No, of course not. Only he knew it. It was so clever. I was fortunate to have such teachers in New York. I had Seth Bingham, too, after Harold Friedell died. Friedell played at St. Bartholomew’s Church and taught us all to improvise. Improvising is so important not just for weddings and funerals and things, but there are people who must have music to move from one place to another in the service—they must have some kind of walking music. You can just flop around or you can make some kind of form out of it. When the little kids come down for a kids’ sermon, then you can really have fun with that. It is always fun to create something on the spot.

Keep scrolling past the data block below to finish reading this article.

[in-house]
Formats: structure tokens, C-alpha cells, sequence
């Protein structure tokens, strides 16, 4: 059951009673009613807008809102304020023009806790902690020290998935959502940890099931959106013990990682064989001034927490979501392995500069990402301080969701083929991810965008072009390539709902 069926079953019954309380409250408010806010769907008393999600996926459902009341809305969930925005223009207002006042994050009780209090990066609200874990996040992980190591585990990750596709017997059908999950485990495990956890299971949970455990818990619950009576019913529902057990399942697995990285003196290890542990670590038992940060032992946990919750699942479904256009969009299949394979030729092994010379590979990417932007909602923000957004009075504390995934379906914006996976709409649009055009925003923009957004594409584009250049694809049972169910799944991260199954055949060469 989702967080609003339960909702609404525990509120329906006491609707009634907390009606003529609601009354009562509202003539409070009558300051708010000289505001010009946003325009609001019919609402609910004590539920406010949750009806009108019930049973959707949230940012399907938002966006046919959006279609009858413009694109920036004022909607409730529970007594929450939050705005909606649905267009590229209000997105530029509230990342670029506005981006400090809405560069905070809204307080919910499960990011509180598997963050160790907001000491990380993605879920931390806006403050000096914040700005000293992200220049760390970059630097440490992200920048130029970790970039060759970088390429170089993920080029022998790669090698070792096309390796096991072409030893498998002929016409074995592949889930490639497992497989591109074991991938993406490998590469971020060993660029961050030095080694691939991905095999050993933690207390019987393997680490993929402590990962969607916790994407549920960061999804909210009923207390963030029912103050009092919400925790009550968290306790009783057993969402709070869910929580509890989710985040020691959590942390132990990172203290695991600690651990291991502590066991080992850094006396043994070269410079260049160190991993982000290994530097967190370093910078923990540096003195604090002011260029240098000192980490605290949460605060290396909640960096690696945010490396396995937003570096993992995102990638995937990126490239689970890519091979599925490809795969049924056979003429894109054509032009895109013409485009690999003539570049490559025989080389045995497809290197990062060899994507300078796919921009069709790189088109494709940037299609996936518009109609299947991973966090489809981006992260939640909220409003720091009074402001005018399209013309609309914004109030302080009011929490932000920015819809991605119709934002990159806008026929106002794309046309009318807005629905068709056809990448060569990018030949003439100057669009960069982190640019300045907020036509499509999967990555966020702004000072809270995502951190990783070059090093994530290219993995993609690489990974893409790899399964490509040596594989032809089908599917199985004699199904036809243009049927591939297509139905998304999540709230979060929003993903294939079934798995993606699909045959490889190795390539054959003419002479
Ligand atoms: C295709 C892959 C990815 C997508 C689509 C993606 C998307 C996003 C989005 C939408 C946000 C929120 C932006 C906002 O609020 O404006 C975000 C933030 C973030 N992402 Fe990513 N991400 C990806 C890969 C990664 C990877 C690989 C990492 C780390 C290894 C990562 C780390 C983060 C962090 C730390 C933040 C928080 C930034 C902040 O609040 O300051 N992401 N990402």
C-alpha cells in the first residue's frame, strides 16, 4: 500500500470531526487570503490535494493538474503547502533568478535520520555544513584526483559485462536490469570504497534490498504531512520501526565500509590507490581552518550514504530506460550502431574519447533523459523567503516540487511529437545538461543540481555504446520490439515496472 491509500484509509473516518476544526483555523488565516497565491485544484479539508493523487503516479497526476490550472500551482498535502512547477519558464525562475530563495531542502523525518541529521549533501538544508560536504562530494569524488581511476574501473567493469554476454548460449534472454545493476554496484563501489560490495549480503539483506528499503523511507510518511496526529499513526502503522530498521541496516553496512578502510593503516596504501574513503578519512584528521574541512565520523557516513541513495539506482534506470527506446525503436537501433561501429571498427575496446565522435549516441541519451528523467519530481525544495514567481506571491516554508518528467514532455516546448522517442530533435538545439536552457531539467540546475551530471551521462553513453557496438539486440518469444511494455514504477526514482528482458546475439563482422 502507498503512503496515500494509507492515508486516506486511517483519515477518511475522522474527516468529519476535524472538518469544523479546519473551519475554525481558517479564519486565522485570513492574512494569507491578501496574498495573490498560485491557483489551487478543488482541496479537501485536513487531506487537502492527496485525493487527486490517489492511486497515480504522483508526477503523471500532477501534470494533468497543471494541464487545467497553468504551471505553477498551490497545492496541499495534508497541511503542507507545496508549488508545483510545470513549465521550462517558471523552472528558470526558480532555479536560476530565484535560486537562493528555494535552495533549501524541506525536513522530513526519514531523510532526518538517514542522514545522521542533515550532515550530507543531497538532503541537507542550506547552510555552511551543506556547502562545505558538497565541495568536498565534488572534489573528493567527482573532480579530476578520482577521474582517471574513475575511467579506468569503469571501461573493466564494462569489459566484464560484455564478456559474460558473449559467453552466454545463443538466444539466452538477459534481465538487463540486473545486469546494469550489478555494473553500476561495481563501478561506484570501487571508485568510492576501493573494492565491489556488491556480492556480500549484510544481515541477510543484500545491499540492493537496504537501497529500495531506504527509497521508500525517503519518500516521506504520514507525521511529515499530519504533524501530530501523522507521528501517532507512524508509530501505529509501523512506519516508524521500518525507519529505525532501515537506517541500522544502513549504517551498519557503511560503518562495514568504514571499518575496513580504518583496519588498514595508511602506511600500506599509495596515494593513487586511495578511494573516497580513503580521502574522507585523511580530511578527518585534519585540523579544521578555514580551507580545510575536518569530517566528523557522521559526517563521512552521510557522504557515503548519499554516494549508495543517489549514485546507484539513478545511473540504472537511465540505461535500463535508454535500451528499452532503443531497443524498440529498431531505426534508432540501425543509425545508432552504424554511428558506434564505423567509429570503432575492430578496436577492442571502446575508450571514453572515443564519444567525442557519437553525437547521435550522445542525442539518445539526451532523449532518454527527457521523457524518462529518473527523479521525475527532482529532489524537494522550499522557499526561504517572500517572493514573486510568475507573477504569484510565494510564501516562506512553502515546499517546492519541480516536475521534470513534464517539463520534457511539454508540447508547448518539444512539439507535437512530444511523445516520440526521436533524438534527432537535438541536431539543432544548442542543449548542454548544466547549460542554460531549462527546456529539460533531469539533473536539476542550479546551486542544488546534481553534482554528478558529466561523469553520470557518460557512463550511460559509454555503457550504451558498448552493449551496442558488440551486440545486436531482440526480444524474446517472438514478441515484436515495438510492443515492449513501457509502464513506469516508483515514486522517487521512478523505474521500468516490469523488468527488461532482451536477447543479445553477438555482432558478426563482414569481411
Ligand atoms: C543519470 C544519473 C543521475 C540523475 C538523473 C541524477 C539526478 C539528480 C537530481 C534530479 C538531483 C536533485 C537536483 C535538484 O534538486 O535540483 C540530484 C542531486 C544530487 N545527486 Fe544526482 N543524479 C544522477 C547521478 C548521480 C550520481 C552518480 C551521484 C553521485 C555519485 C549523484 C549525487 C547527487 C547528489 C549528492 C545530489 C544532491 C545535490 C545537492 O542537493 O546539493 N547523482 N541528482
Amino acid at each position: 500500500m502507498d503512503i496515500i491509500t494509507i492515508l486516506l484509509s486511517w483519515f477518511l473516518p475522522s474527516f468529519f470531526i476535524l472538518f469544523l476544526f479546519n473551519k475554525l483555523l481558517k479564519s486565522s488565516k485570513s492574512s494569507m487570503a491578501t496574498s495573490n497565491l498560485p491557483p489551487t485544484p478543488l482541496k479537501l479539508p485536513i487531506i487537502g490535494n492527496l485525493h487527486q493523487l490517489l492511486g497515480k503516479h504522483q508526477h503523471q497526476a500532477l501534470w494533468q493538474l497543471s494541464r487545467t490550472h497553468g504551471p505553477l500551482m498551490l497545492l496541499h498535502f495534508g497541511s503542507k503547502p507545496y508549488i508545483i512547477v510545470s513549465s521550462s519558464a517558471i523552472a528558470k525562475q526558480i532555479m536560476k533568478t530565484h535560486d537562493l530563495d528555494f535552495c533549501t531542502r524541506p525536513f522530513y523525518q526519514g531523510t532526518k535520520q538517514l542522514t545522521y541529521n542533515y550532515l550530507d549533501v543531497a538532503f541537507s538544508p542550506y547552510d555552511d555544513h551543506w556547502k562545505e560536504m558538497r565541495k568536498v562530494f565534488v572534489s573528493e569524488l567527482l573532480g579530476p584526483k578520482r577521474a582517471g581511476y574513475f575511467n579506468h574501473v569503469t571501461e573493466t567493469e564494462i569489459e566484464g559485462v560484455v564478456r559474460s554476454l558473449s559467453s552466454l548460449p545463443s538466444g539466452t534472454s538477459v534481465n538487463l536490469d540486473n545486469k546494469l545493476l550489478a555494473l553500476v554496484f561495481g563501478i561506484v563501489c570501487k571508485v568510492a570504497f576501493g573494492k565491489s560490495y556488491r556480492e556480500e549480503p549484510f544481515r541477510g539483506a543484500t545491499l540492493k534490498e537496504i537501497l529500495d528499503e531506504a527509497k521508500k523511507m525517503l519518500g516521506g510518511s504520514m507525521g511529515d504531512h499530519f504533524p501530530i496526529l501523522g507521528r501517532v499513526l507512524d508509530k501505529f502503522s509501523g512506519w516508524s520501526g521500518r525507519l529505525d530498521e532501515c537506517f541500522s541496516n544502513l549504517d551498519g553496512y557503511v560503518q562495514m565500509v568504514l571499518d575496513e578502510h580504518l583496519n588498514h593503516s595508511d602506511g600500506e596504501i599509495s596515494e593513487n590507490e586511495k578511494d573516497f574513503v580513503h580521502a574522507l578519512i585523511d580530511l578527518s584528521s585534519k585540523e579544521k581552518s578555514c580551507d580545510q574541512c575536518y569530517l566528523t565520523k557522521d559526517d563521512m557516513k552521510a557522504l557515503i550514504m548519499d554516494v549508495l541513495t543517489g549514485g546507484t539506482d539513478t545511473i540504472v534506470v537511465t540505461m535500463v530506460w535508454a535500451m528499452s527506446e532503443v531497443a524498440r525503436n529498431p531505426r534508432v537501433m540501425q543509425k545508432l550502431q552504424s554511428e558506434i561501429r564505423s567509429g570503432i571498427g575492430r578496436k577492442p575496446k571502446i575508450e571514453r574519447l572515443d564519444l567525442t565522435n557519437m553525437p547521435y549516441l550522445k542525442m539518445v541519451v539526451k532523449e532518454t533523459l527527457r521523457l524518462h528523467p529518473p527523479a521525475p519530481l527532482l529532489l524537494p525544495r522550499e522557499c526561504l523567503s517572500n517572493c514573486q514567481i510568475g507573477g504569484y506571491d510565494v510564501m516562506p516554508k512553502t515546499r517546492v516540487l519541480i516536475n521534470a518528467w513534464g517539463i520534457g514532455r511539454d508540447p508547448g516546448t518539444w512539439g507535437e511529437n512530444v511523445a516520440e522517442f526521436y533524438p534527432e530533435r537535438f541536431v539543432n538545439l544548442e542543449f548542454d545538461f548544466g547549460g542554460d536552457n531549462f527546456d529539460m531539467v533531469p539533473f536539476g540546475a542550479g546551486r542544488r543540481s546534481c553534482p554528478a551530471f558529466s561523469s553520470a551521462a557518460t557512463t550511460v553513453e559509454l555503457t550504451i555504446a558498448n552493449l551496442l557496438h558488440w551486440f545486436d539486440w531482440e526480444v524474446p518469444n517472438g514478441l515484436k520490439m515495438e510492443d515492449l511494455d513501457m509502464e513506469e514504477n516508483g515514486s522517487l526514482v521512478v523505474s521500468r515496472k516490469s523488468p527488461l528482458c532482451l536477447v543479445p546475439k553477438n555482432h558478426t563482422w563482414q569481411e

I was very curious about your comment in The Diapason’s 2002 article concerning relationships.
If you have a good relationship with your choir, they will sing for you no matter what. Alec Wyton said that the choir director is 90 percent personality and 10 percent musical ability. So I have been fortunate in that I like the choir and the choir seems to like me, and we get along very well.
I was watching Bob Sabourin rehearse this morning—he is mentoring the entire choir, and thus they want to sing for him. He works them hard, which they should do; they don’t just chatter and carry on. They work hard because they want to, and come back because they like to. That’s the relationship that we organists and choir directors need with our choirs.
Now, in regard to the clergy, I have always had collegial relationships; I have always been able to say let’s have a cup of coffee and talk about something. I have always worked with good clergy who were very supportive.